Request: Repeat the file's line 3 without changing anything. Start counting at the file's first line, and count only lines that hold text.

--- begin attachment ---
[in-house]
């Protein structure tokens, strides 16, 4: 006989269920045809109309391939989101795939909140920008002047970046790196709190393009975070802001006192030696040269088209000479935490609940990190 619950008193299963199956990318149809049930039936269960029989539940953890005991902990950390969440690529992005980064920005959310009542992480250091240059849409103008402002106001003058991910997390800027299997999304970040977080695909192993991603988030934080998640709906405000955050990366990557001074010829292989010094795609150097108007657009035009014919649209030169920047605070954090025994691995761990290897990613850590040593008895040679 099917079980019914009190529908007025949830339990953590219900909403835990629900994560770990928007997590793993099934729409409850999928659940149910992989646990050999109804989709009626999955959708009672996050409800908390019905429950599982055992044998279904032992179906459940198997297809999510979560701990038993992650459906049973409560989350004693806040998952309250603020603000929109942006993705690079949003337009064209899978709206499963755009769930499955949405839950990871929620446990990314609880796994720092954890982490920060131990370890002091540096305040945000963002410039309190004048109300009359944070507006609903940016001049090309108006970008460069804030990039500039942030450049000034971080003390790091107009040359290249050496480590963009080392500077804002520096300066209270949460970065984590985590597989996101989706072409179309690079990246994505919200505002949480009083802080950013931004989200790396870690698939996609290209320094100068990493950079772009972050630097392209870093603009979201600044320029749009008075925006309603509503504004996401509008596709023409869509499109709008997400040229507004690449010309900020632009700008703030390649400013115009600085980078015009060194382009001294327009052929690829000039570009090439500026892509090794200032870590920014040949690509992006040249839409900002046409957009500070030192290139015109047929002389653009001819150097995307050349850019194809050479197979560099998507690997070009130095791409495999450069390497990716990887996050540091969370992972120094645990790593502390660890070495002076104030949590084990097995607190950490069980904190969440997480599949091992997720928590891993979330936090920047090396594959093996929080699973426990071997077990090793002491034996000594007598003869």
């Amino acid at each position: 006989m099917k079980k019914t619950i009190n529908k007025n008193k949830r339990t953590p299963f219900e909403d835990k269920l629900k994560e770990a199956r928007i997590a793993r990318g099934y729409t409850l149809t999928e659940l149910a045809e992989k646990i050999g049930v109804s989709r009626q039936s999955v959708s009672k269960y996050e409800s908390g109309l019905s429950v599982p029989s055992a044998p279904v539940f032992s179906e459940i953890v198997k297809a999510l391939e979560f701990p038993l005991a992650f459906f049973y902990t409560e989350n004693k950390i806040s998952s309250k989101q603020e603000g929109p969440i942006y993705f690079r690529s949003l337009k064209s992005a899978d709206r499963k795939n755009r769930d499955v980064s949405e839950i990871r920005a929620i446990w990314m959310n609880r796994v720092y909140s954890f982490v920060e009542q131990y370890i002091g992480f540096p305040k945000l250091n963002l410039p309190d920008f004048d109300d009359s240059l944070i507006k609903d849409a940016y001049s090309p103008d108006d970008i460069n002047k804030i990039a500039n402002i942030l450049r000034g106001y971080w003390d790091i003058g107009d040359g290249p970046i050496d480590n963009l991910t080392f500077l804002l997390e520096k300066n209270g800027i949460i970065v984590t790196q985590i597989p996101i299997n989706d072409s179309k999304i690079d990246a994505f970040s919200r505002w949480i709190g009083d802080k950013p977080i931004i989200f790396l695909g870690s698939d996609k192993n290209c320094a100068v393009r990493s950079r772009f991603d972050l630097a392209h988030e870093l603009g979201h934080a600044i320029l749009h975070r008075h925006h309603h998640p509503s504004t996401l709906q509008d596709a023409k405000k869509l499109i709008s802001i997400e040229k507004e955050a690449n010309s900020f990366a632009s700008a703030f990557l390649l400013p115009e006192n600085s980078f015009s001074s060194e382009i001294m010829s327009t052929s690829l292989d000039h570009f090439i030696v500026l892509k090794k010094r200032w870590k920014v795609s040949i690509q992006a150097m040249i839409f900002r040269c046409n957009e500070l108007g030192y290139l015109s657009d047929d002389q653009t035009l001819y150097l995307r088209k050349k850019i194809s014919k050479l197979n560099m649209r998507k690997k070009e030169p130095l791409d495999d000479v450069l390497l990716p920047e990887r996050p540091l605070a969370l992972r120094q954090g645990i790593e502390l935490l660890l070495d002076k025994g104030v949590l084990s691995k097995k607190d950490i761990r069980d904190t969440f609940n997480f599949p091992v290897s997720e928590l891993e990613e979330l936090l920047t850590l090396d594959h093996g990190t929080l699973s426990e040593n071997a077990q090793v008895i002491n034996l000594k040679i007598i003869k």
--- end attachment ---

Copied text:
């Amino acid at each position: 006989m099917k079980k019914t619950i009190n529908k007025n008193k949830r339990t953590p299963f219900e909403d835990k269920l629900k994560e770990a199956r928007i997590a793993r990318g099934y729409t409850l149809t999928e659940l149910a045809e992989k646990i050999g049930v109804s989709r009626q039936s999955v959708s009672k269960y996050e409800s908390g109309l019905s429950v599982p029989s055992a044998p279904v539940f032992s179906e459940i953890v198997k297809a999510l391939e979560f701990p038993l005991a992650f459906f049973y902990t409560e989350n004693k950390i806040s998952s309250k989101q603020e603000g929109p969440i942006y993705f690079r690529s949003l337009k064209s992005a899978d709206r499963k795939n755009r769930d499955v980064s949405e839950i990871r920005a929620i446990w990314m959310n609880r796994v720092y909140s954890f982490v920060e009542q131990y370890i002091g992480f540096p305040k945000l250091n963002l410039p309190d920008f004048d109300d009359s240059l944070i507006k609903d849409a940016y001049s090309p103008d108006d970008i460069n002047k804030i990039a500039n402002i942030l450049r000034g106001y971080w003390d790091i003058g107009d040359g290249p970046i050496d480590n963009l991910t080392f500077l804002l997390e520096k300066n209270g800027i949460i970065v984590t790196q985590i597989p996101i299997n989706d072409s179309k999304i690079d990246a994505f970040s919200r505002w949480i709190g009083d802080k950013p977080i931004i989200f790396l695909g870690s698939d996609k192993n290209c320094a100068v393009r990493s950079r772009f991603d972050l630097a392209h988030e870093l603009g979201h934080a600044i320029l749009h975070r008075h925006h309603h998640p509503s504004t996401l709906q509008d596709a023409k405000k869509l499109i709008s802001i997400e040229k507004e955050a690449n010309s900020f990366a632009s700008a703030f990557l390649l400013p115009e006192n600085s980078f015009s001074s060194e382009i001294m010829s327009t052929s690829l292989d000039h570009f090439i030696v500026l892509k090794k010094r200032w870590k920014v795609s040949i690509q992006a150097m040249i839409f900002r040269c046409n957009e500070l108007g030192y290139l015109s657009d047929d002389q653009t035009l001819y150097l995307r088209k050349k850019i194809s014919k050479l197979n560099m649209r998507k690997k070009e030169p130095l791409d495999d000479v450069l390497l990716p920047e990887r996050p540091l605070a969370l992972r120094q954090g645990i790593e502390l935490l660890l070495d002076k025994g104030v949590l084990s691995k097995k607190d950490i761990r069980d904190t969440f609940n997480f599949p091992v290897s997720e928590l891993e990613e979330l936090l920047t850590l090396d594959h093996g990190t929080l699973s426990e040593n071997a077990q090793v008895i002491n034996l000594k040679i007598i003869k």